‘Civil rights,’ he said, shaking his head.  ‘The present generation is starting to not feel responsible.  The older generation still feels responsible for what their fathers did.  So they feel necessary to cut it off.  But since the information wasn’t destroyed—anybody who wanted to look for it, it’s there.  If you wanted to get Fernando de Soto’s records you’d have to go to Spain but they’re still there.’  He waved to the waitress and ordered a Coke.  ‘Native Americans are associated with wig-wams and tee-pees.  That’s why, you know, you never see anything or hear anything about Choctaw.  There never been a wigwam or a teepee in the state of Mississippi.  When Fernando de Soto came here, a historian recorded the homes they lived in.  Everybody lived in the common homes.  In 1817, when they made Mississippi a state, they already knew that the best farmers, best workers in the world were Choctaw.  There was this theory that Native Americans couldn’t make good slaves, couldn’t be organized.  Nobody knew better than the people who had power in the south that that was a lie.  They set out to take a bit of the land, but by 1817 they knew they was going to take the rest of it.   So the Mississippi constitution, they made only two kinds of people.  Mississippi was the only state that you couldn’t be a free slave in.  If you got free in Mississippi you had to get out before someone else caught you and made you their slave.  Understand?  They made a law you could only be two kinds of people in Mississippi.  White, which was free; black, which was slave.   After they made that law you couldn’t be a Native American in Mississippi.’  Madison leaned toward me.  ‘I tell you the smartest people in the world are Mississippians.  You ever listen to the tapes between Ross Barnett and Kennedy, when James Meredith was getting admitted at Ole Miss?’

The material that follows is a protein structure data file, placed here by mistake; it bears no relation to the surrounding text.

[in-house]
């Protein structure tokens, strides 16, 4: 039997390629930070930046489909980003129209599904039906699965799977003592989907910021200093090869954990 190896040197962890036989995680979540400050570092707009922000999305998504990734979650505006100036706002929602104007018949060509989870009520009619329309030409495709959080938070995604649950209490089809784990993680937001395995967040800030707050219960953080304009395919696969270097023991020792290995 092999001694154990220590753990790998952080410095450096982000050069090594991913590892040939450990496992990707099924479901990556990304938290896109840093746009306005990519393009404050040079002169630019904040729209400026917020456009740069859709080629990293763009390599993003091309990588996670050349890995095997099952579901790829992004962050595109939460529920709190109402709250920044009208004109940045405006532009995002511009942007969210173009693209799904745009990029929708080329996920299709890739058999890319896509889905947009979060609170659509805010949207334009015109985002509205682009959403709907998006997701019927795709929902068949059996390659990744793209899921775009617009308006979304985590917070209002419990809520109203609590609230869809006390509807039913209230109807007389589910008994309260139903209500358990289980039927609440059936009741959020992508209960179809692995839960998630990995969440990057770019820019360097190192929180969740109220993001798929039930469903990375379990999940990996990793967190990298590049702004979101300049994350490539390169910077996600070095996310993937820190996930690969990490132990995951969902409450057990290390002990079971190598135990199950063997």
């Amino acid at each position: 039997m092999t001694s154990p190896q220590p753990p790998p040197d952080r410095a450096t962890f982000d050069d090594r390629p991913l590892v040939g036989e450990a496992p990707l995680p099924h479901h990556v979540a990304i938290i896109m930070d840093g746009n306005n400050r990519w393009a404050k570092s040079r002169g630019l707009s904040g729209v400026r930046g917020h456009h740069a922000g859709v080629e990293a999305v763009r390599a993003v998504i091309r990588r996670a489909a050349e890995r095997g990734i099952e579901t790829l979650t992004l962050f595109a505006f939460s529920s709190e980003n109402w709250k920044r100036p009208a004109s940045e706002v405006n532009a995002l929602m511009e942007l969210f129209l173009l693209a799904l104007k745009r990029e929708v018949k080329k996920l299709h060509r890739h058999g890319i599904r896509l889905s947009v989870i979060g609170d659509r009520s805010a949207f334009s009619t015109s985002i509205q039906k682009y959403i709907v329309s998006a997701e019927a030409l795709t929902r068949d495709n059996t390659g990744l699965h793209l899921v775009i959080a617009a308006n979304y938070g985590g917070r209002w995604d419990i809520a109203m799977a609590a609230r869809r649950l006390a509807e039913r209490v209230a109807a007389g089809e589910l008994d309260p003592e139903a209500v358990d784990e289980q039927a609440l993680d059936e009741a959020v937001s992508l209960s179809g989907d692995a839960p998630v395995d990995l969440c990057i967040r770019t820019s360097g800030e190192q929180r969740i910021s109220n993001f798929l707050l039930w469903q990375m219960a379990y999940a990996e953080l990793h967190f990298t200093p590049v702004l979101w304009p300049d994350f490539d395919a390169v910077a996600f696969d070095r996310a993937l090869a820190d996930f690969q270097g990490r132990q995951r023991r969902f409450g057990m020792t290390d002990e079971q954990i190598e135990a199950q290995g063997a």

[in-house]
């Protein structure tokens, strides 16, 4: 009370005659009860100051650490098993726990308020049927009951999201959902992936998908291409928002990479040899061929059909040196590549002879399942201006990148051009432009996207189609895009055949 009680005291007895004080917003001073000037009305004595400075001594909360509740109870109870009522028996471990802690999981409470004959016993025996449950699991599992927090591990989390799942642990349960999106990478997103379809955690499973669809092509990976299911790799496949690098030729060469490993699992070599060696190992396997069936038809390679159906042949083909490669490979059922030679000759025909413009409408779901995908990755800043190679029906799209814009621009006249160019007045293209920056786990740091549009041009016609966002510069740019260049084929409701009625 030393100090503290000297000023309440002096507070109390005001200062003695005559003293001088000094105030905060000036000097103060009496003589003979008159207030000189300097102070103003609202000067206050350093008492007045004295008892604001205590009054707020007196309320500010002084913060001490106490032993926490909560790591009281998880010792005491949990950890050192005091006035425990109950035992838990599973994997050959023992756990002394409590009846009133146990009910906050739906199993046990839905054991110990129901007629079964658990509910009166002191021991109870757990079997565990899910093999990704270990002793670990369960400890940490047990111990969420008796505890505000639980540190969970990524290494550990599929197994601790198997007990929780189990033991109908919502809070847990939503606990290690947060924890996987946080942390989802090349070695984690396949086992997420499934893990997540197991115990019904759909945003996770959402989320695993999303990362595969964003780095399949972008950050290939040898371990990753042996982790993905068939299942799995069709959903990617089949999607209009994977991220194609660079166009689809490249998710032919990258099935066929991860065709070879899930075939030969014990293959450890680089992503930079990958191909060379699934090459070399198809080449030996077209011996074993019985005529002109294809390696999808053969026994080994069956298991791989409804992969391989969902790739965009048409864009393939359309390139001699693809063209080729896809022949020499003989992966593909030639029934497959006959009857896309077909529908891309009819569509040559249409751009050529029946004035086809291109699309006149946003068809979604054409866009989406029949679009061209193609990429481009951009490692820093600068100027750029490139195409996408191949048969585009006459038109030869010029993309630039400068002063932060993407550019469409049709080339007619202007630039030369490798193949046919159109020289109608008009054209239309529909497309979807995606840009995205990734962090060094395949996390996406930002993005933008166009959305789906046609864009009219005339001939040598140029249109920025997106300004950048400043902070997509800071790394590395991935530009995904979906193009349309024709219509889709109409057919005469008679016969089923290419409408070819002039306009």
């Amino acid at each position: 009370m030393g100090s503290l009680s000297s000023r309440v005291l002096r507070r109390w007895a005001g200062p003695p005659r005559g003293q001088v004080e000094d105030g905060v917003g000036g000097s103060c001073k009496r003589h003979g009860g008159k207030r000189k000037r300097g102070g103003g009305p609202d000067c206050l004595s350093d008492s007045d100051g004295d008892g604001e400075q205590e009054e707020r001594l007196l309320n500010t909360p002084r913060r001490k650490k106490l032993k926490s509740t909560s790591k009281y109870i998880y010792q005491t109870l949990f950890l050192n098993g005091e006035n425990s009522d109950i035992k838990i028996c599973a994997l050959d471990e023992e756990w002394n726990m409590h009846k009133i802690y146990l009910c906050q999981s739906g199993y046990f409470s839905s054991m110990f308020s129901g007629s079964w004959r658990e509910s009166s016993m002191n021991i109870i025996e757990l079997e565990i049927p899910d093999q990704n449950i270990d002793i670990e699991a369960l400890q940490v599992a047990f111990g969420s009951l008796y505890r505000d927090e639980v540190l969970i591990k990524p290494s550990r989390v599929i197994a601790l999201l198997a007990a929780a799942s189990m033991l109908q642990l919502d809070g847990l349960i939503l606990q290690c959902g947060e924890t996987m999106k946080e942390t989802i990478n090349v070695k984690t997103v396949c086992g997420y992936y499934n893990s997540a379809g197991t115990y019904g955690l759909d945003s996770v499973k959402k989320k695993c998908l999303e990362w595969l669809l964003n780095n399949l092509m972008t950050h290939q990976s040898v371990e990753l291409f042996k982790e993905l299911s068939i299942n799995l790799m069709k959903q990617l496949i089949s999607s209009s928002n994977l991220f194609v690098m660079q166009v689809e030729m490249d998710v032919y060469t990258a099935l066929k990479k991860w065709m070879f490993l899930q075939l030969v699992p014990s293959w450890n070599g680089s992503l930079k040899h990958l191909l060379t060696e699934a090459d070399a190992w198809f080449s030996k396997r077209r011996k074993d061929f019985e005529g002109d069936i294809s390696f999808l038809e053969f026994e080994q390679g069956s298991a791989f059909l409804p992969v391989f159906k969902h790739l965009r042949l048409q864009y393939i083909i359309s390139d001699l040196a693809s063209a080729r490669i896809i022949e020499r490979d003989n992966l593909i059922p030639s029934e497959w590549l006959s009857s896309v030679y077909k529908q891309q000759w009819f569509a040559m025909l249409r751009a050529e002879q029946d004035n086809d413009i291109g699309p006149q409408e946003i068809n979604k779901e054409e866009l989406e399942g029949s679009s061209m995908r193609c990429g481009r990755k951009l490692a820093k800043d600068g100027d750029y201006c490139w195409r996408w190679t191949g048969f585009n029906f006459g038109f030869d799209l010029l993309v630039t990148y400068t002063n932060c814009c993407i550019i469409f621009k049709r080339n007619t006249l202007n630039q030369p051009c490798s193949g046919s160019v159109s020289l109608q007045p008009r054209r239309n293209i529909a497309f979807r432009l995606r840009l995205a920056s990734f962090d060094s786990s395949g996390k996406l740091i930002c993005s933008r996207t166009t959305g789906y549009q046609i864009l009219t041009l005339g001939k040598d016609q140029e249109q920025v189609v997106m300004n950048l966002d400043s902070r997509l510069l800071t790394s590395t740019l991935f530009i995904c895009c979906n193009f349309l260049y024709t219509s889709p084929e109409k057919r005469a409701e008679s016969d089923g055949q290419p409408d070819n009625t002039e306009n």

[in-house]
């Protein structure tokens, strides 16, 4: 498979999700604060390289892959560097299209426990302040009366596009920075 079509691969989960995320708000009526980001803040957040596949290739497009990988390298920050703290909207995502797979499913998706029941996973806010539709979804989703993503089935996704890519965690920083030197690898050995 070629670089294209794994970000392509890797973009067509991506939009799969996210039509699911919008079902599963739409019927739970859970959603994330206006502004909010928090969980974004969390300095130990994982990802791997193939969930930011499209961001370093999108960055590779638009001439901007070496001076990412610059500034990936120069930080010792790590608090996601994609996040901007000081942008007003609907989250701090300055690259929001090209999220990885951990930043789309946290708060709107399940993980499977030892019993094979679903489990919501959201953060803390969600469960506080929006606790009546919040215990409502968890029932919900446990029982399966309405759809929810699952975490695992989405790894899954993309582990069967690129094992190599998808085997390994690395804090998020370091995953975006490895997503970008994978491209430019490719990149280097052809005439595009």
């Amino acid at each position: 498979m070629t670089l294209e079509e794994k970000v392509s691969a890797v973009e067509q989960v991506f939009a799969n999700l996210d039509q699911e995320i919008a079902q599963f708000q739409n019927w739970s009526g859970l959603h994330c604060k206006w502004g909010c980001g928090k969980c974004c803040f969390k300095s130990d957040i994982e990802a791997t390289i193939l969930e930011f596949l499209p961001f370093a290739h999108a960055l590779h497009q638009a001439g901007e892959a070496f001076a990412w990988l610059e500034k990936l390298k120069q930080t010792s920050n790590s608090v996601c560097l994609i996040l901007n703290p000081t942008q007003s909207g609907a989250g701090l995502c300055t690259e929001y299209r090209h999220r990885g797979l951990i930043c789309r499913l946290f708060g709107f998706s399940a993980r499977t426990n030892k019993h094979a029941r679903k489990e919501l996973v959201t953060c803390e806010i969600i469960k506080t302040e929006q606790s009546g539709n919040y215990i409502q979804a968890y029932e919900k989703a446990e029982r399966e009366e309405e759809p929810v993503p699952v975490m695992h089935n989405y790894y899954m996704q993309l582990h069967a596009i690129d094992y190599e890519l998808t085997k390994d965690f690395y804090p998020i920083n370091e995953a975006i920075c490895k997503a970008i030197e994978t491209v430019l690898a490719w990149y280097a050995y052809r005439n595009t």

‘No.’

‘Kennedy called Meredith ‘the boy.’  Barnett called him ‘Mr. Madison.’’  I nodded.  This was the same Ross Barnett who, as governor of Mississippi, had once walked into the moving prop of an airplane.

‘So did they try to stop you?’ I said.  ‘The local police and so on.  Did they try to stop you from enrolling at Southern?’

‘They tried,’ he said, laughing.  ‘They didn’t want to let me in, but by then there was precedent.  Even in Mississippi.  Meredith was at Ole Miss.  They knew they couldn’t stop me—nobody could stop me.’

‘What about the people who tried to get into Southern before you?  They were set up, right?’

Jim Madison laughed.

‘That’s why I say you have to be pretty bright.’

‘How’d you avoid getting set up?’

‘Knowing what the deal was.  I protected everybody.  I knew they were gonna put the pressure on me.  I made myself absolutely unapproachable by anybody.’

‘How?’

‘Did it day by day.’  He could see by my expression that I was confused.  ‘I don’t know if you’ve seen the word divine responsibility.  I don’t know if you’ve seen it defined.  Now, my divine responsibility—it’s my commission—is to restore the power and glory to my bloodline.  There’s never been a conscious day in my life when I didn’t have that responsibility.’

‘So that’s what Jim Madison is all about?’

‘Yes.  Now people are coming very fast to see that it helps everybody.  Mississippi needs me more than anything else in the world.’